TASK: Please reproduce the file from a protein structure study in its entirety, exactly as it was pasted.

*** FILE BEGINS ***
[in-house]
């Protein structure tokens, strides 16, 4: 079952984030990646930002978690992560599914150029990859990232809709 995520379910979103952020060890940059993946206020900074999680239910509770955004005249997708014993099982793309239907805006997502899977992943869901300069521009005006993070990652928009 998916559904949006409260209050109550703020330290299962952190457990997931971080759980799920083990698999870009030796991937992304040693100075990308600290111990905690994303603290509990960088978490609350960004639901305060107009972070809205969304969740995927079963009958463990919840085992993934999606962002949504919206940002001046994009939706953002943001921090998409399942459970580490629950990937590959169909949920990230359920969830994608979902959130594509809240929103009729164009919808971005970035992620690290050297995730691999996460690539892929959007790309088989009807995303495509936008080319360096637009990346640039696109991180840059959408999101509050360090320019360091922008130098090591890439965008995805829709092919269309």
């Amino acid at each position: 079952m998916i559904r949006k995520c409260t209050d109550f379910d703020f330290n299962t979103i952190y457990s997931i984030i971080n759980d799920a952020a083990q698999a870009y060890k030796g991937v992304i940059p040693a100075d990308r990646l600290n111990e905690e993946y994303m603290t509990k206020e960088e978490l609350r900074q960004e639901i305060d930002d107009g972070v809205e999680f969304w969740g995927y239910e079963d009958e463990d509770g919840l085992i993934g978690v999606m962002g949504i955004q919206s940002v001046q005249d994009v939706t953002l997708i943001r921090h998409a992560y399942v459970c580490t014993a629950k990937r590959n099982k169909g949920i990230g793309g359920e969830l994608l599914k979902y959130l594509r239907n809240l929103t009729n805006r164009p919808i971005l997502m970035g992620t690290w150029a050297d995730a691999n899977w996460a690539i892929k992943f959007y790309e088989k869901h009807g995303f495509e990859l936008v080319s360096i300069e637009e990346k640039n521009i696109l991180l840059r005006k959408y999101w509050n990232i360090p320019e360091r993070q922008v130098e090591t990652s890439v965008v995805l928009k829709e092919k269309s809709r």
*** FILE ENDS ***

[in-house]
């Protein structure tokens, strides 16, 4: 079952984030990646930002978690992560599914150029990859990232809709 995520379910979103952020060890940059993946206020900074999680239910509770955004005249997708014993099982793309239907805006997502899977992943869901300069521009005006993070990652928009 998916559904949006409260209050109550703020330290299962952190457990997931971080759980799920083990698999870009030796991937992304040693100075990308600290111990905690994303603290509990960088978490609350960004639901305060107009972070809205969304969740995927079963009958463990919840085992993934999606962002949504919206940002001046994009939706953002943001921090998409399942459970580490629950990937590959169909949920990230359920969830994608979902959130594509809240929103009729164009919808971005970035992620690290050297995730691999996460690539892929959007790309088989009807995303495509936008080319360096637009990346640039696109991180840059959408999101509050360090320019360091922008130098090591890439965008995805829709092919269309």
């Amino acid at each position: 079952m998916i559904r949006k995520c409260t209050d109550f379910d703020f330290n299962t979103i952190y457990s997931i984030i971080n759980d799920a952020a083990q698999a870009y060890k030796g991937v992304i940059p040693a100075d990308r990646l600290n111990e905690e993946y994303m603290t509990k206020e960088e978490l609350r900074q960004e639901i305060d930002d107009g972070v809205e999680f969304w969740g995927y239910e079963d009958e463990d509770g919840l085992i993934g978690v999606m962002g949504i955004q919206s940002v001046q005249d994009v939706t953002l997708i943001r921090h998409a992560y399942v459970c580490t014993a629950k990937r590959n099982k169909g949920i990230g793309g359920e969830l994608l599914k979902y959130l594509r239907n809240l929103t009729n805006r164009p919808i971005l997502m970035g992620t690290w150029a050297d995730a691999n899977w996460a690539i892929k992943f959007y790309e088989k869901h009807g995303f495509e990859l936008v080319s360096i300069e637009e990346k640039n521009i696109l991180l840059r005006k959408y999101w509050n990232i360090p320019e360091r993070q922008v130098e090591t990652s890439v965008v995805l928009k829709e092919k269309s809709r």